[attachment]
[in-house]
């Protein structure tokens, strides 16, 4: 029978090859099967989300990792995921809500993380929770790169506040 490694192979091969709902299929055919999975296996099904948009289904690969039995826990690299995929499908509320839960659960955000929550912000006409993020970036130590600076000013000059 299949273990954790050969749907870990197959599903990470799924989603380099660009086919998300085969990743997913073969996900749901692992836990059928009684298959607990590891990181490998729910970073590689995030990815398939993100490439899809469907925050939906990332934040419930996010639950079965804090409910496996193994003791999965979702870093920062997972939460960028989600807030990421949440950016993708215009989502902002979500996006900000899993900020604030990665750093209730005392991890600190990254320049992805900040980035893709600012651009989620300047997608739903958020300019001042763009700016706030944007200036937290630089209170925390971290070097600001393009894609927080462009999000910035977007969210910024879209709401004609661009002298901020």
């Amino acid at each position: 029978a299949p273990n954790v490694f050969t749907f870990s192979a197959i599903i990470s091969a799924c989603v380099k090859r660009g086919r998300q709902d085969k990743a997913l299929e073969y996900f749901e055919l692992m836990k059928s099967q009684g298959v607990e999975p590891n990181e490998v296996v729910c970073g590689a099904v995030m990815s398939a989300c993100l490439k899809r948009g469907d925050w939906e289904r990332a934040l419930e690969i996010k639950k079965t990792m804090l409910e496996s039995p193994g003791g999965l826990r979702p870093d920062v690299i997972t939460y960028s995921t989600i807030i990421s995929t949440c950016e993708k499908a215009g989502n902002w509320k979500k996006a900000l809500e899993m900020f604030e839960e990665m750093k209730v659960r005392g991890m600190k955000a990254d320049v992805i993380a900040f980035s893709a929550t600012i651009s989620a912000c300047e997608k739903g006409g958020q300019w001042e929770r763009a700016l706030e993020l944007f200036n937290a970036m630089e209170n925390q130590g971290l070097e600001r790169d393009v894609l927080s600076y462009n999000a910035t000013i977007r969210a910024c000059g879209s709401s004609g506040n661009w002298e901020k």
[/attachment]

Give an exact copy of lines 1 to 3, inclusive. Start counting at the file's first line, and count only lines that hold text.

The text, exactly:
[in-house]
């Protein structure tokens, strides 16, 4: 029978090859099967989300990792995921809500993380929770790169506040 490694192979091969709902299929055919999975296996099904948009289904690969039995826990690299995929499908509320839960659960955000929550912000006409993020970036130590600076000013000059 299949273990954790050969749907870990197959599903990470799924989603380099660009086919998300085969990743997913073969996900749901692992836990059928009684298959607990590891990181490998729910970073590689995030990815398939993100490439899809469907925050939906990332934040419930996010639950079965804090409910496996193994003791999965979702870093920062997972939460960028989600807030990421949440950016993708215009989502902002979500996006900000899993900020604030990665750093209730005392991890600190990254320049992805900040980035893709600012651009989620300047997608739903958020300019001042763009700016706030944007200036937290630089209170925390971290070097600001393009894609927080462009999000910035977007969210910024879209709401004609661009002298901020």
């Amino acid at each position: 029978a299949p273990n954790v490694f050969t749907f870990s192979a197959i599903i990470s091969a799924c989603v380099k090859r660009g086919r998300q709902d085969k990743a997913l299929e073969y996900f749901e055919l692992m836990k059928s099967q009684g298959v607990e999975p590891n990181e490998v296996v729910c970073g590689a099904v995030m990815s398939a989300c993100l490439k899809r948009g469907d925050w939906e289904r990332a934040l419930e690969i996010k639950k079965t990792m804090l409910e496996s039995p193994g003791g999965l826990r979702p870093d920062v690299i997972t939460y960028s995921t989600i807030i990421s995929t949440c950016e993708k499908a215009g989502n902002w509320k979500k996006a900000l809500e899993m900020f604030e839960e990665m750093k209730v659960r005392g991890m600190k955000a990254d320049v992805i993380a900040f980035s893709a929550t600012i651009s989620a912000c300047e997608k739903g006409g958020q300019w001042e929770r763009a700016l706030e993020l944007f200036n937290a970036m630089e209170n925390q130590g971290l070097e600001r790169d393009v894609l927080s600076y462009n999000a910035t000013i977007r969210a910024c000059g879209s709401s004609g506040n661009w002298e901020k």